Stereum gausapatum

Common Names: Bleeding oak crust
Category: Fungi
Sub-category: Crust Fungus

Fruiting body is sometimes resupinate or effused-reflexed, but usually creating fairly well-defined caps that grow in shelving clusters and often fuse laterally. Individual caps are 2 to 6 cm across, 2 to 3 cm deep; thin; dry; with zones of color and texture; fuzzy; golden brown, brown, beige, and yellowish; often with a whitish margin; without a stem; the margin becoming curled and scalloped. Undersurface is bald; orange-brown to yellow-brown or yellow; with vague color zones; dark red where scratched. Flesh is tough; thin; whitish to pale brownish, with a narrow brownish zone below the cap surface. Fresh specimens bleeds red if cut.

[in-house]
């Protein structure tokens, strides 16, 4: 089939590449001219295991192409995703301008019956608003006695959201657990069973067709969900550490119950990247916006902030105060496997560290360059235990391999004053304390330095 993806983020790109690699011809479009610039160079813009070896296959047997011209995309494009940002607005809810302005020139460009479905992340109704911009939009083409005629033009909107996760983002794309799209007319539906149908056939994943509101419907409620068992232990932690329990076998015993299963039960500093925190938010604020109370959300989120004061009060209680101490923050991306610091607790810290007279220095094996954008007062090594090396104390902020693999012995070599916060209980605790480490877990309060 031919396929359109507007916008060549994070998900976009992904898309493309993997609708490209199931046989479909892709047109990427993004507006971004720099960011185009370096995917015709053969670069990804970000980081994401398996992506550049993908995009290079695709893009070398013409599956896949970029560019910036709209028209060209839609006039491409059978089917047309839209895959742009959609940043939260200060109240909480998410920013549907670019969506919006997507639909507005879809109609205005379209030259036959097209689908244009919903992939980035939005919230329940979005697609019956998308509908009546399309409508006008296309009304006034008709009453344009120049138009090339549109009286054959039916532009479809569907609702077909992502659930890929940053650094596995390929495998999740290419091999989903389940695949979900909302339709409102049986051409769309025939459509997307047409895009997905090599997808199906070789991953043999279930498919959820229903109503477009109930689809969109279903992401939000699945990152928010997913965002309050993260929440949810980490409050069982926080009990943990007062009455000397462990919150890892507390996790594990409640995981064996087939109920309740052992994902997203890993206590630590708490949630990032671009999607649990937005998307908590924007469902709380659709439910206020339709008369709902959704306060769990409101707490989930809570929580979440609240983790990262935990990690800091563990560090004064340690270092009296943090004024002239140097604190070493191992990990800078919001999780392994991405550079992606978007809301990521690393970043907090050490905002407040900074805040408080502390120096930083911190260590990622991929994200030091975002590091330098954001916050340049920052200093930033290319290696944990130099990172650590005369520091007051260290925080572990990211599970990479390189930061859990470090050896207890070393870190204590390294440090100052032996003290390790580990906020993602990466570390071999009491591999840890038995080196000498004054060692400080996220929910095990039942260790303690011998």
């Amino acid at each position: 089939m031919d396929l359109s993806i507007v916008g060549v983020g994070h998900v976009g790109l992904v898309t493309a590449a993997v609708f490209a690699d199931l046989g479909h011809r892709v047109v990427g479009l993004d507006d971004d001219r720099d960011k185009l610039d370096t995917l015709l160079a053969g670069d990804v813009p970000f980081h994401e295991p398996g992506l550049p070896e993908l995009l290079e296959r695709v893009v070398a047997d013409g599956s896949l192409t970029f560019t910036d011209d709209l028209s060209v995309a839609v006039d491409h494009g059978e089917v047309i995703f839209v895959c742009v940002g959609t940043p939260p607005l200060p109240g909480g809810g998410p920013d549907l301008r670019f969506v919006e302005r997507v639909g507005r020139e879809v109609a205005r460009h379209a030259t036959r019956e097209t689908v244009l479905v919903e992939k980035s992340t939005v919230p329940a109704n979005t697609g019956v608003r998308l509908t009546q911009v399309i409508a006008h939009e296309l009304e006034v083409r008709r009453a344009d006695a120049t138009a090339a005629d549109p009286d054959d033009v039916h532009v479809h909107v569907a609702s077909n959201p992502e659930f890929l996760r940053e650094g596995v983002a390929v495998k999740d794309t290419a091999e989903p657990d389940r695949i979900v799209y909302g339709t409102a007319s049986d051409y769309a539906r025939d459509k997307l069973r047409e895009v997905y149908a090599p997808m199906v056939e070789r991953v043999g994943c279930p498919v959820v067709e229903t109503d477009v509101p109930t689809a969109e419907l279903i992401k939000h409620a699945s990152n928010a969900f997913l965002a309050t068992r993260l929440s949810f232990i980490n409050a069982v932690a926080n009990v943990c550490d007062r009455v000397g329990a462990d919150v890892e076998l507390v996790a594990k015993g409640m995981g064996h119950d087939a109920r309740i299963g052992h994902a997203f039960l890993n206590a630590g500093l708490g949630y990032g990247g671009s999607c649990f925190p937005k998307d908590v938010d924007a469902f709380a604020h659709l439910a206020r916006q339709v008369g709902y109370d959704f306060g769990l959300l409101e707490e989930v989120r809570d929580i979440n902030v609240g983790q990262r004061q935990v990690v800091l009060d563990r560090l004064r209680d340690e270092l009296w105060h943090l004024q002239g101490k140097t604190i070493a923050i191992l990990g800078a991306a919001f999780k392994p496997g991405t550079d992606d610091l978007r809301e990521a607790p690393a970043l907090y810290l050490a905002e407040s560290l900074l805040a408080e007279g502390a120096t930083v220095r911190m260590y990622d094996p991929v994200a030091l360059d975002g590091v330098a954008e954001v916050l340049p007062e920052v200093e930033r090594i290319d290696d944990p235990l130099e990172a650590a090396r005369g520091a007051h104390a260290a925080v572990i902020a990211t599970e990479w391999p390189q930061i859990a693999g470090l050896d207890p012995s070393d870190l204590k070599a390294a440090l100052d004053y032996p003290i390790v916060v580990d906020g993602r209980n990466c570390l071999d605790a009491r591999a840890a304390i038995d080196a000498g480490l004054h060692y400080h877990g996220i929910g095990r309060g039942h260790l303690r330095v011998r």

Saprobic on the deadwood of oaks; growing densely gregariously, often from gaps in the bark; causing a white rot of the heartwood; annual; spring, summer, fall, and winter; widely distributed in North America.

Edible Notes: Not edible. Would be too tough and woody to consume.
Warnings: Not known to be dangerous.